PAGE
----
We are now more than two months into Russia’s invasion of Ukraine. Though the US and Europe have moved to provide material support to Ukraine and its neighbors, sanctions are still the foundation of the international response. These have sought to disconnect Russia from the global financial system, in the hopes depriving the country of resources, and punishing its elite.
The task is complicated by dependence on Russia’s fossil fuel exports. From the beginning, the sanctions were written so as to carve out exceptions intended to keep oil and natural gas flowing out of Russia. This in turn means allowing international payments for these commodities to flow in. It is a difficult needle to thread, and it reveals the irony in trying to punish Russia’s bad behavior without losing access to its natural resources.
Payment in rubles
In response to the sanctions, Moscow has imposed a requirement that Russian fossil fuel exports be paid for in Russian rubles (RUB). It is not at first apparent why this should make any difference either to Russia or to buyers. But this week the European Commission warned European companies that paying for Russian energy exports in rubles would in fact violate the sanctions.
The devil is in the details. The T accounts below illustrate the mechanics by which a European energy company could pay for gas in rubles, following Moscow’s demands. The European company would sell its dollar-denominated deposit for a ruble-denominated deposit at the Russian bank Gazprombank. These ruble deposits could be used to complete a payment to the Russian exporter.
The point is that for the European company to make ruble-denominated payments on behalf of the European company, it needs access to the Russian payment system Mir, which is operated by the Central Bank of Russia. To provide this access, Gazprombank has to sell dollar reserves to CBR, likely deposits in London or New York, in violation of the sanctions.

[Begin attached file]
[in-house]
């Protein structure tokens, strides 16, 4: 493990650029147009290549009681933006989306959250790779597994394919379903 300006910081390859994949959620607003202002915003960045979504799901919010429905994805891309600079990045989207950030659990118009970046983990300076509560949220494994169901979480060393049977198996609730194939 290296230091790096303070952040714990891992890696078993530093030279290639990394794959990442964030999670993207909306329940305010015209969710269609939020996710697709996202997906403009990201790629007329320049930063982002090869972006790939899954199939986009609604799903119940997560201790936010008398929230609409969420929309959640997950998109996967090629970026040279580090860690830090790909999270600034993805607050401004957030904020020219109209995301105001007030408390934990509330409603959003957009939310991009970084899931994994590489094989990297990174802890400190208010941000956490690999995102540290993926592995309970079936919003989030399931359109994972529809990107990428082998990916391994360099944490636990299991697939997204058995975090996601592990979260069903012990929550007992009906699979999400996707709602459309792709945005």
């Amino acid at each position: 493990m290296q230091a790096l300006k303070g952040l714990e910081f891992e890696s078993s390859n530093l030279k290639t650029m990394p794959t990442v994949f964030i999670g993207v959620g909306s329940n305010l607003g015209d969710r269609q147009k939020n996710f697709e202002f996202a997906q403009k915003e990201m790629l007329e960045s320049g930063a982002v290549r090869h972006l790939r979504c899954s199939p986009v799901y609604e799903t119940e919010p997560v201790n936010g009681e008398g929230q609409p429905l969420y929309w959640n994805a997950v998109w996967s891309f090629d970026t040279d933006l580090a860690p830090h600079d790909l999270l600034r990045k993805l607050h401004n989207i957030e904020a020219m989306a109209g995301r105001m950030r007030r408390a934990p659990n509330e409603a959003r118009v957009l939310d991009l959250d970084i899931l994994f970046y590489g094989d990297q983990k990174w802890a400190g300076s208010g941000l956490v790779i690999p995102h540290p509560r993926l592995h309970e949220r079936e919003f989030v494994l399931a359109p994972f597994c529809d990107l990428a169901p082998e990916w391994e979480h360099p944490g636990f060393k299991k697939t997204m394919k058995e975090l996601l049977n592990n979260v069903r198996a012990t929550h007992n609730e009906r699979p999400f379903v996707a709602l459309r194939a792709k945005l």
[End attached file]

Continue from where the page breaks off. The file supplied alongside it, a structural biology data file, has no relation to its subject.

In other words
Moscow is insisting, in effect, that payment be made within the boundaries of the Russian payment system. To participate in that system, foreign companies have to transfer dollar assets to the Central Bank of Russia. It is a not-too-concealed mechanism of avoiding sanctions.
But underlying all of this is the contradiction raised by the sanctions themselves: the US, UK and Europe are trying to use financial means to exact punishment on Russia, and to deprive the country of resources, all without stopping the flow of fossil fuels. These efforts rest heavily on a distinction between payments to Russian energy companies, which are permitted, and payments to the central bank, which are out of bounds. I have my doubts as to whether the distinction can hold up under the pressure.
Previously on Soon Parted
We are in a global seller’s market
The US Treasury published a Stablecoin report
An outline of the PBOC’s balance sheet
Hi Daniel and many thanks for all your helpful articles.
The roubles-for-gas issue is of particular interest for me.
I have a few questions I am trying to clarify, I wonder if you might have any views:
1. Your schematic has Gazprombank (GpB) 'transferring' USD reserves to CBR.
My conception of this is that they would stay at GpB, CBR would have a USD deposit with GpB. Is this materially different? Does it have any impact on sanctions status?
2. The decree states the USD-RUB exchange will be carried out on the Moscow Stock Exchange by GpB as if there might be counterparties apart from CBR. I assume with sanctions this is not true?
3. I have seen reports that GpB is already required by Russian authorities to exchange 80% of their foreign ccy receipts into RUB, even without this decree. With what counterparty? if CBR, so how is it making use of the foreign ccy it is getting currently through this channel?
One explanation of all this is that despite all the concern over how much the West is contributing to Russia, thus far sanctions have stopped the Russian state accessing the foreign ccy gas receipts & this move is to allow the state to actually use them.
If not the issue seems cosmetic to me, more about perception than anything else.
Thanks for any views you care to offer.
I'm not professionally involved in this by the way, my interest is just personal, trying to understand the mechanics of an important topic.